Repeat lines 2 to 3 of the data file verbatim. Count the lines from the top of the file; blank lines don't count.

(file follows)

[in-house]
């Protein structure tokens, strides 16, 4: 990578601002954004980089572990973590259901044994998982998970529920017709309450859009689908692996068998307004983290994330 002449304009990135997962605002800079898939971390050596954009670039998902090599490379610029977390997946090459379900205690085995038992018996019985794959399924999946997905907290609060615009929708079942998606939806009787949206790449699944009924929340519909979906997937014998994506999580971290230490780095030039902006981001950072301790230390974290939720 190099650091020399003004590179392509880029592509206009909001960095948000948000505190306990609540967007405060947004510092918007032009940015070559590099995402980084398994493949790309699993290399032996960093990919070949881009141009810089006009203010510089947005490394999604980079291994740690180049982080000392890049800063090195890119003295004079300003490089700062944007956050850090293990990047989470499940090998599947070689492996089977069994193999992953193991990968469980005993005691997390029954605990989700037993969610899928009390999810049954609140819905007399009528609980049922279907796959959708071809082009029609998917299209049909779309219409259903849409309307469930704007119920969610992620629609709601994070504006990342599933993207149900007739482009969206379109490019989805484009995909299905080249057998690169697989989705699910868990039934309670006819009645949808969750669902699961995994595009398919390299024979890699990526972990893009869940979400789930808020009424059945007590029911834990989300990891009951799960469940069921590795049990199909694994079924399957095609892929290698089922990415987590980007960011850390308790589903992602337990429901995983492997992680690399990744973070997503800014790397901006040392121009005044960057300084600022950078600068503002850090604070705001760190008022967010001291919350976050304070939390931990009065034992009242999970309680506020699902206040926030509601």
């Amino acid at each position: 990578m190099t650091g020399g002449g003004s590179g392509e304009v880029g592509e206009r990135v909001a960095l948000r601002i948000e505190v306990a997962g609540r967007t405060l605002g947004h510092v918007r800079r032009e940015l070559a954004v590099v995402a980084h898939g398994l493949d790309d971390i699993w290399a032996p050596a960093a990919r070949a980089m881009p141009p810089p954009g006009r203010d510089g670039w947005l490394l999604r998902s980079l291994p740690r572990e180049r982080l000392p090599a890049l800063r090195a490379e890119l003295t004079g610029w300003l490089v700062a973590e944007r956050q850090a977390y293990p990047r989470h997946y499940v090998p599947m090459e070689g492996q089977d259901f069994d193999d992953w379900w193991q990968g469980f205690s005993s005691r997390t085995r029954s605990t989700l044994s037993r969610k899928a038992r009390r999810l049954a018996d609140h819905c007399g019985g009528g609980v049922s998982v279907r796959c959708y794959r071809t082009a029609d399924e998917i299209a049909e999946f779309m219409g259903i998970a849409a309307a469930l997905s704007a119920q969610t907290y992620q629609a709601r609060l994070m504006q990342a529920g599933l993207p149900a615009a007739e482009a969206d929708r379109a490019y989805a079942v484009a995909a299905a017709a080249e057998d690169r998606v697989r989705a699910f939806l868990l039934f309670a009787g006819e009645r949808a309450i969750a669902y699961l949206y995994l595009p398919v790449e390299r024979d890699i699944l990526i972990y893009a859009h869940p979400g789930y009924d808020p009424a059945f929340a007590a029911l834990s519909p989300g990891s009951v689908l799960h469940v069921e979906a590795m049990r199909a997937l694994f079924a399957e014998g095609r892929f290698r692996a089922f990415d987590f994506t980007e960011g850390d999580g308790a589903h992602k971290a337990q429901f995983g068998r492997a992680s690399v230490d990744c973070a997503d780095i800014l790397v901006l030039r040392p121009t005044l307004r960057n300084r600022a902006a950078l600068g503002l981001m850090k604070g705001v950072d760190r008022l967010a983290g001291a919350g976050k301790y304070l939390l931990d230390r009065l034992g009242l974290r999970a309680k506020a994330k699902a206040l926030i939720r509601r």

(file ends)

């Protein structure tokens, strides 16, 4: 990578601002954004980089572990973590259901044994998982998970529920017709309450859009689908692996068998307004983290994330 002449304009990135997962605002800079898939971390050596954009670039998902090599490379610029977390997946090459379900205690085995038992018996019985794959399924999946997905907290609060615009929708079942998606939806009787949206790449699944009924929340519909979906997937014998994506999580971290230490780095030039902006981001950072301790230390974290939720 190099650091020399003004590179392509880029592509206009909001960095948000948000505190306990609540967007405060947004510092918007032009940015070559590099995402980084398994493949790309699993290399032996960093990919070949881009141009810089006009203010510089947005490394999604980079291994740690180049982080000392890049800063090195890119003295004079300003490089700062944007956050850090293990990047989470499940090998599947070689492996089977069994193999992953193991990968469980005993005691997390029954605990989700037993969610899928009390999810049954609140819905007399009528609980049922279907796959959708071809082009029609998917299209049909779309219409259903849409309307469930704007119920969610992620629609709601994070504006990342599933993207149900007739482009969206379109490019989805484009995909299905080249057998690169697989989705699910868990039934309670006819009645949808969750669902699961995994595009398919390299024979890699990526972990893009869940979400789930808020009424059945007590029911834990989300990891009951799960469940069921590795049990199909694994079924399957095609892929290698089922990415987590980007960011850390308790589903992602337990429901995983492997992680690399990744973070997503800014790397901006040392121009005044960057300084600022950078600068503002850090604070705001760190008022967010001291919350976050304070939390931990009065034992009242999970309680506020699902206040926030509601």
């Amino acid at each position: 990578m190099t650091g020399g002449g003004s590179g392509e304009v880029g592509e206009r990135v909001a960095l948000r601002i948000e505190v306990a997962g609540r967007t405060l605002g947004h510092v918007r800079r032009e940015l070559a954004v590099v995402a980084h898939g398994l493949d790309d971390i699993w290399a032996p050596a960093a990919r070949a980089m881009p141009p810089p954009g006009r203010d510089g670039w947005l490394l999604r998902s980079l291994p740690r572990e180049r982080l000392p090599a890049l800063r090195a490379e890119l003295t004079g610029w300003l490089v700062a973590e944007r956050q850090a977390y293990p990047r989470h997946y499940v090998p599947m090459e070689g492996q089977d259901f069994d193999d992953w379900w193991q990968g469980f205690s005993s005691r997390t085995r029954s605990t989700l044994s037993r969610k899928a038992r009390r999810l049954a018996d609140h819905c007399g019985g009528g609980v049922s998982v279907r796959c959708y794959r071809t082009a029609d399924e998917i299209a049909e999946f779309m219409g259903i998970a849409a309307a469930l997905s704007a119920q969610t907290y992620q629609a709601r609060l994070m504006q990342a529920g599933l993207p149900a615009a007739e482009a969206d929708r379109a490019y989805a079942v484009a995909a299905a017709a080249e057998d690169r998606v697989r989705a699910f939806l868990l039934f309670a009787g006819e009645r949808a309450i969750a669902y699961l949206y995994l595009p398919v790449e390299r024979d890699i699944l990526i972990y893009a859009h869940p979400g789930y009924d808020p009424a059945f929340a007590a029911l834990s519909p989300g990891s009951v689908l799960h469940v069921e979906a590795m049990r199909a997937l694994f079924a399957e014998g095609r892929f290698r692996a089922f990415d987590f994506t980007e960011g850390d999580g308790a589903h992602k971290a337990q429901f995983g068998r492997a992680s690399v230490d990744c973070a997503d780095i800014l790397v901006l030039r040392p121009t005044l307004r960057n300084r600022a902006a950078l600068g503002l981001m850090k604070g705001v950072d760190r008022l967010a983290g001291a919350g976050k301790y304070l939390l931990d230390r009065l034992g009242l974290r999970a309680k506020a994330k699902a206040l926030i939720r509601r």